Of commuting & crab claws

Commutercam

I smell garlic and armpits. It’s confusing because it makes me feel nauseous and hungry all at the same time. It’s not enough to distract me from my game of Candy Crush though. I’ve reached level 79. I’m quite proud of this because a) it shows commitment and b) it demonstrates how expertly developed my visual reasoning competency skills are. Or something like that. Annoyingly the 15-year-old wearing a backwards cap that has TWERK IT embroidered on the front is up to level 359.

I am ten minutes into my morning commute.

Until two months ago I was the person who walked to work through botanical gardens and around harbour foreshores. I arrived an inspired-by-nature-rosy-cheeked-douchecanoe. Sometimes, the morning was so perfect that I felt the need to phone a friend and tell them about it. If there was a commuting ivory tower I was at the top, sipping my organic soy latte (extra hot please), enjoying the view.

And then I moved. And for me this meant that I would now be a person of the bridge and tunnel variety. I thought about this for a while before making a plan to use my commute effectively. I would become a much more well read person as a real life commuter. I would be more connected and use my transit time to reach out to people who I didn’t have the time for previously. I would be one of those people who started interesting conversations by referencing articles that I had come across in obscure online publications. I would generally be more awesome than I already was.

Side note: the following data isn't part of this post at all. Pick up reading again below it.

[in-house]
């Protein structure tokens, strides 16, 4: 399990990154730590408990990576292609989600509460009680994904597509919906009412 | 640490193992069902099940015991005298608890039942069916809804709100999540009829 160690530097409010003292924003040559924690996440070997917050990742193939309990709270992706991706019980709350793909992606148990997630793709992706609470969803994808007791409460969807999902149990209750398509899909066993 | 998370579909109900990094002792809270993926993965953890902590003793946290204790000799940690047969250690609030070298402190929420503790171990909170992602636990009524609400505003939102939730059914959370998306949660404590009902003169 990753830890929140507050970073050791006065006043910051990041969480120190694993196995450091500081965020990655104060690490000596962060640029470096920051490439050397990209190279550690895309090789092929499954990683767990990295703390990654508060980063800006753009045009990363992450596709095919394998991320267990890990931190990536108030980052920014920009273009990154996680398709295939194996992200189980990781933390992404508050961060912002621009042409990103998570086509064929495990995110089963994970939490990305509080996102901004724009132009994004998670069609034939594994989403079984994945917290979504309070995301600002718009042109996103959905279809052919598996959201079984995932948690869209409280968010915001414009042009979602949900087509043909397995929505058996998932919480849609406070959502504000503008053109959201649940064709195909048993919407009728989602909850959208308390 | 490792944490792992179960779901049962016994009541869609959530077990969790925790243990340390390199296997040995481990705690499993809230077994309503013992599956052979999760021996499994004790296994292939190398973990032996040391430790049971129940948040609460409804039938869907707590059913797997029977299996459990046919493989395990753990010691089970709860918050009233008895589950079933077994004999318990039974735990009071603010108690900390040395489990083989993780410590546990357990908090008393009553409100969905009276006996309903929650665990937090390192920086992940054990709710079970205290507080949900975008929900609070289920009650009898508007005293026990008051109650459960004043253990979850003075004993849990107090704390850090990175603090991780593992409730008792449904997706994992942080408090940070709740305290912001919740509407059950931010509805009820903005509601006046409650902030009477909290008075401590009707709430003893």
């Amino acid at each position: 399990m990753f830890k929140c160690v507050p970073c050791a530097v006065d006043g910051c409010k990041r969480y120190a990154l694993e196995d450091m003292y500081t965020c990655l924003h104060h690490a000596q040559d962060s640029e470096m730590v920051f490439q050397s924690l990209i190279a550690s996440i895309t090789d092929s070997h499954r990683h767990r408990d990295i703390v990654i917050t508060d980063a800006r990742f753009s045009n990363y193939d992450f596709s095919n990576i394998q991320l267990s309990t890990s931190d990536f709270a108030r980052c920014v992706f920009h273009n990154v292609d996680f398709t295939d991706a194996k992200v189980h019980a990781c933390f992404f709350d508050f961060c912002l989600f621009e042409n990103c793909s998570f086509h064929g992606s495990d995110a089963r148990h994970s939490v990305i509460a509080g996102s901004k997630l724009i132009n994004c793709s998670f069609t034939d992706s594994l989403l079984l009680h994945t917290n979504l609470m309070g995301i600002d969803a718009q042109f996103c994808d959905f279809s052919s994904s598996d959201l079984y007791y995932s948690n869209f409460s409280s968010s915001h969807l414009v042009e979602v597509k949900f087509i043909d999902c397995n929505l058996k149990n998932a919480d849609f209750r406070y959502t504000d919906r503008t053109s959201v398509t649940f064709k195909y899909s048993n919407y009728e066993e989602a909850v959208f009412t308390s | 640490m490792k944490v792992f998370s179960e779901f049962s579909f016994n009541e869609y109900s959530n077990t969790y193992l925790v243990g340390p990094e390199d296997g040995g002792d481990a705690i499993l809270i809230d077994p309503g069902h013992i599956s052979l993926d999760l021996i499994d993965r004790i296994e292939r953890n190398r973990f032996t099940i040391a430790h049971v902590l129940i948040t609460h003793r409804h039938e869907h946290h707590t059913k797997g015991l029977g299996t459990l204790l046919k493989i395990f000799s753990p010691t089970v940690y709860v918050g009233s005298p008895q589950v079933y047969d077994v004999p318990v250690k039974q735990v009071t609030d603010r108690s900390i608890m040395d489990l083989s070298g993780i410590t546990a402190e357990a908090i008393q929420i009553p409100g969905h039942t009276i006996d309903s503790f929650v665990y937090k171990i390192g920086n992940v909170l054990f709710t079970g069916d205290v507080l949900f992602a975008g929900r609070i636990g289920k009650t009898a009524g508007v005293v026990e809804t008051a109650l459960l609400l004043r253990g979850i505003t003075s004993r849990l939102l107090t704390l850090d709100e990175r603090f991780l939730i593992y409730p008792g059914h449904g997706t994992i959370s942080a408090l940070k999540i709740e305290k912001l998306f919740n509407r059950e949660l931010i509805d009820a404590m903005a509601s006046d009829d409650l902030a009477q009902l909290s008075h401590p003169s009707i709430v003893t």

These of course, were the thoughts of an uninitiated plebe.

The reality is that while commuting I spend time wondering about whether that pregnant woman who I (begrudgingly) gave my seat up for was really pregnant or just fat. I also practice my bitchy resting face so that people who might be thinking of getting close to me, don’t. And when I’m completely disabled by the human crush I spend time imagining what would happen if my arms were replaced with giant crab claws with which I could pluck people out of my way. Would people run in fear? Would I still have to give up my seat for old ladies? Would my arms taste delicious?

So maybe commuting hasn’t made me a more awesome version of myself. Or maybe it has, if I could just make those crab claws a reality.

Endnote:
Liz was only able to fill the role of real life commuter for three months before a second move found her a 15 minute walk from work. She has settled back into the top of her commuting ivory tower easily. And she no longer spends time pondering X-Men style human mutations.

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